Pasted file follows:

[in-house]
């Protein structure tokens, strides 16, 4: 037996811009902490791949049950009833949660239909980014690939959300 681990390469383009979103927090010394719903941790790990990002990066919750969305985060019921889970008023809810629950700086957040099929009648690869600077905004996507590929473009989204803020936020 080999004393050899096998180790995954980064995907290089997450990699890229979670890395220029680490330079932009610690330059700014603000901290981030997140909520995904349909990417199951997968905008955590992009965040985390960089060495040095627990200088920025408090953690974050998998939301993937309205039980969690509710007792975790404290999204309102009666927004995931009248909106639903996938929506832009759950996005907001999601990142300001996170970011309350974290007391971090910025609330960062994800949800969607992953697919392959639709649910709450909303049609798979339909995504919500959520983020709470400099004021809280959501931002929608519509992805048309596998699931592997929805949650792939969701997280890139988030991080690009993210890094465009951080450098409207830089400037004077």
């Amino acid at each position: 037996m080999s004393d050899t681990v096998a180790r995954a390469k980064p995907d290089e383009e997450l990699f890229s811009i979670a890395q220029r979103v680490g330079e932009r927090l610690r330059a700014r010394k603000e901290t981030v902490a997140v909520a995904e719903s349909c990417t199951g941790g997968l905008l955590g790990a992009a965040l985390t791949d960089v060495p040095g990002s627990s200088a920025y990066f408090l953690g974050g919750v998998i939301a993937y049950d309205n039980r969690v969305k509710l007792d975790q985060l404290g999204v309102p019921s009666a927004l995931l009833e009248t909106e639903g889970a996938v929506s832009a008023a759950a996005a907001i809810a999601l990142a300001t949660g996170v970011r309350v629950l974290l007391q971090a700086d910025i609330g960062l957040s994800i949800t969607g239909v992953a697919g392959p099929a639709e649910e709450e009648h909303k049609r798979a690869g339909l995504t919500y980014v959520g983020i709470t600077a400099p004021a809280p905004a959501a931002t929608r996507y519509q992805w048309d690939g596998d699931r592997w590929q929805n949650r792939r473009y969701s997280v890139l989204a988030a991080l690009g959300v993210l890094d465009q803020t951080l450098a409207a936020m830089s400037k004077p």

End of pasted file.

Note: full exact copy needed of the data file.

[in-house]
């Protein structure tokens, strides 16, 4: 037996811009902490791949049950009833949660239909980014690939959300 681990390469383009979103927090010394719903941790790990990002990066919750969305985060019921889970008023809810629950700086957040099929009648690869600077905004996507590929473009989204803020936020 080999004393050899096998180790995954980064995907290089997450990699890229979670890395220029680490330079932009610690330059700014603000901290981030997140909520995904349909990417199951997968905008955590992009965040985390960089060495040095627990200088920025408090953690974050998998939301993937309205039980969690509710007792975790404290999204309102009666927004995931009248909106639903996938929506832009759950996005907001999601990142300001996170970011309350974290007391971090910025609330960062994800949800969607992953697919392959639709649910709450909303049609798979339909995504919500959520983020709470400099004021809280959501931002929608519509992805048309596998699931592997929805949650792939969701997280890139988030991080690009993210890094465009951080450098409207830089400037004077």
């Amino acid at each position: 037996m080999s004393d050899t681990v096998a180790r995954a390469k980064p995907d290089e383009e997450l990699f890229s811009i979670a890395q220029r979103v680490g330079e932009r927090l610690r330059a700014r010394k603000e901290t981030v902490a997140v909520a995904e719903s349909c990417t199951g941790g997968l905008l955590g790990a992009a965040l985390t791949d960089v060495p040095g990002s627990s200088a920025y990066f408090l953690g974050g919750v998998i939301a993937y049950d309205n039980r969690v969305k509710l007792d975790q985060l404290g999204v309102p019921s009666a927004l995931l009833e009248t909106e639903g889970a996938v929506s832009a008023a759950a996005a907001i809810a999601l990142a300001t949660g996170v970011r309350v629950l974290l007391q971090a700086d910025i609330g960062l957040s994800i949800t969607g239909v992953a697919g392959p099929a639709e649910e709450e009648h909303k049609r798979a690869g339909l995504t919500y980014v959520g983020i709470t600077a400099p004021a809280p905004a959501a931002t929608r996507y519509q992805w048309d690939g596998d699931r592997w590929q929805n949650r792939r473009y969701s997280v890139l989204a988030a991080l690009g959300v993210l890094d465009q803020t951080l450098a409207a936020m830089s400037k004077p």